It’s March and I'm hoping I'm not the only one who cannot find their guide to the declutter challenge started in January. I feel confident it's on the bed in the spare room. I'm sure it was tossed there along with some junk mail and displaced craft supplies in a flurry of tidying up for guests. I could get to it if I had to. As soon as I moved the boxes that haven't made it to Goodwill and that bag of yarn for that afghan I haven't finished yet. Those rooms that we can close the doors to, make tidying up in a pinch easy; baskets of laundry to the bedroom, clear the tables, clear the counters, no time to find a home for the items? Toss them in a room and threaten my family with death or dismemberment if they open that door. The guests see organized beauty; no clutter, no junk. They go home oblivious to the turmoil awaiting me when it's time to find that bill that was on the counter in that pile of mail.
I started the challenge off strong. The bedroom closet was the first area of attack. Once my rational self, convinced my hopeful self that 25- year-old "baby weight" wasn't likely to come off any time soon, I was able to purge two trash bags full of clothes. I was motivated and energized by the accomplishment of having an organized closet with plenty of room and items easy to find. The bathrooms were easy; after all, most of the items told me if they were trash or not by their expiration dates. (Cold and flu season of 2012 must have been a rough one.)
The kitchen was next on the agenda and a little more difficult. I have a strong affinity for dishes, coffee mugs and water bottles, but I purged on anyway. When I got discouraged, I'd watch an episode of Hoarders or Tidying Up with Marie Kondo and return to fill another box for Goodwill. By the end of cabinet day, I was thrilled that storage containers no longer fell out on my feet and my favorite coffee mugs were in reach.
Then it was time for the drawers. I have seven drawers in my kitchen. How could so much stuff fit in seven drawers? Dealing with the minutia was going to be time consuming, frustrating and boring. Bread ties, birthday candles, take out menus, old refrigerator magnets and baby spoons. What am I to do with the baby spoons that have been in that back section of the silverware organizer for over 20 years? I know, they should be safely tucked away in some beautiful baby box. That box does exist. If I could find exactly where it is in the storage unit, it likely would take a grappling hook and harness to scale past Christmas trees, old year books and sleeping bags to reach it. I thought about skipping the drawers. Their organization wasn’t that important to the functioning of the house. Sure, sometimes I get agitated digging around trying to find something or get really frustrated when a drawer won’t shut because something is hung up in the back. I wanted to just close the drawers and go about my day, forgetting about the hidden mess.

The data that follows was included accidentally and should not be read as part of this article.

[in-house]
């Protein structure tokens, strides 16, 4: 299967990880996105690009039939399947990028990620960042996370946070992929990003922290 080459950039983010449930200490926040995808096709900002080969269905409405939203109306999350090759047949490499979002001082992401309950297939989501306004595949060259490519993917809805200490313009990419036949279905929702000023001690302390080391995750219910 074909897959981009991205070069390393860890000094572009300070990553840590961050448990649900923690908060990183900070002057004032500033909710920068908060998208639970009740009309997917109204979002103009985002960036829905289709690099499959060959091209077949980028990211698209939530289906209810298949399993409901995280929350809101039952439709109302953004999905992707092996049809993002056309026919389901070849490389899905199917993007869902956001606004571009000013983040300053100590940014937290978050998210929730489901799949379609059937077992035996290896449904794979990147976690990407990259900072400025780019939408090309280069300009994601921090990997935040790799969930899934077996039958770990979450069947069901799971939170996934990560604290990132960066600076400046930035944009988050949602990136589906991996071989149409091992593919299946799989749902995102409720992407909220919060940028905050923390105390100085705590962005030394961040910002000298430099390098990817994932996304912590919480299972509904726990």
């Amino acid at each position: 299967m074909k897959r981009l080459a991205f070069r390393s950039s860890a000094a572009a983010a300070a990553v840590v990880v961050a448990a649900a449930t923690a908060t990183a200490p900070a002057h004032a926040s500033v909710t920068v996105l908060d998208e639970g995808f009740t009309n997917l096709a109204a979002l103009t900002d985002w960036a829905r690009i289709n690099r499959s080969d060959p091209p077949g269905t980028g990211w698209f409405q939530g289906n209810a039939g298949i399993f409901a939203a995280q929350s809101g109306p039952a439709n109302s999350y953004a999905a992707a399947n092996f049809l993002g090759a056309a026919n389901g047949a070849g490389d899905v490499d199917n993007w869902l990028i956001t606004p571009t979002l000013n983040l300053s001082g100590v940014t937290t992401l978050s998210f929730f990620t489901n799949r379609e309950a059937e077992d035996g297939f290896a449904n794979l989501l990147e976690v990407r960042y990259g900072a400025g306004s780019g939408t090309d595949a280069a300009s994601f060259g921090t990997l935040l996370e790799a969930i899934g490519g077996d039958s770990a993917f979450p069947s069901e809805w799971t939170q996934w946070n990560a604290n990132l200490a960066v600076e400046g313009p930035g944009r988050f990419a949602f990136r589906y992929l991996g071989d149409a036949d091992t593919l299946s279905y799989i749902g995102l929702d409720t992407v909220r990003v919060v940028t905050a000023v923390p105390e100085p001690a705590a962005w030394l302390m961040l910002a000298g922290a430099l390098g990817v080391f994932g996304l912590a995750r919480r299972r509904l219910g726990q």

I’ve done that with my mind and my heart. There have been issues that I thought were just too difficult to deal with, things that should remain secret, things I was ashamed of. I kept my living room face on for everyone else and the drawers shut, but I had to live in the overwhelming mess. I kept shoving more in and closing the door, but eventually, my heart’s junk couldn’t be contained and spilled out as anger and depression.
The thing is, we can’t hide those messes from God, nor does He want us to. He doesn’t care about our living room faces, He sees right through them. He wants us to come to Him with our mess. His love is not dependent on how well we can keep it together. His strength shows in our weakness. That’s where He works. In fact, God loves a mess more than Marie Kondo. And just like Marie Kondo can’t teach you how to fold your pants vertically unless you invite her in, God can’t tidy up your heart unless you ask Him into your mess. You don’t have to be embarrassed, He knows about all our messy parts. Pour out your junk drawers, cry out to him about those hurts, behaviors, habits or even people you can’t seem to purge from your life, but know that you should. Let Him stand in that spare room with you. He knows you are overwhelmed and that you don’t know where to start. Just ask Him and He will lovingly and gently take you on a declutter journey of the heart where you will find unbelievable freedom.
Carla Edmisten lives in Ladysmith, VA with her family. She is a social worker, writer and speaker. Invite Carla to speak at your event, get more information here.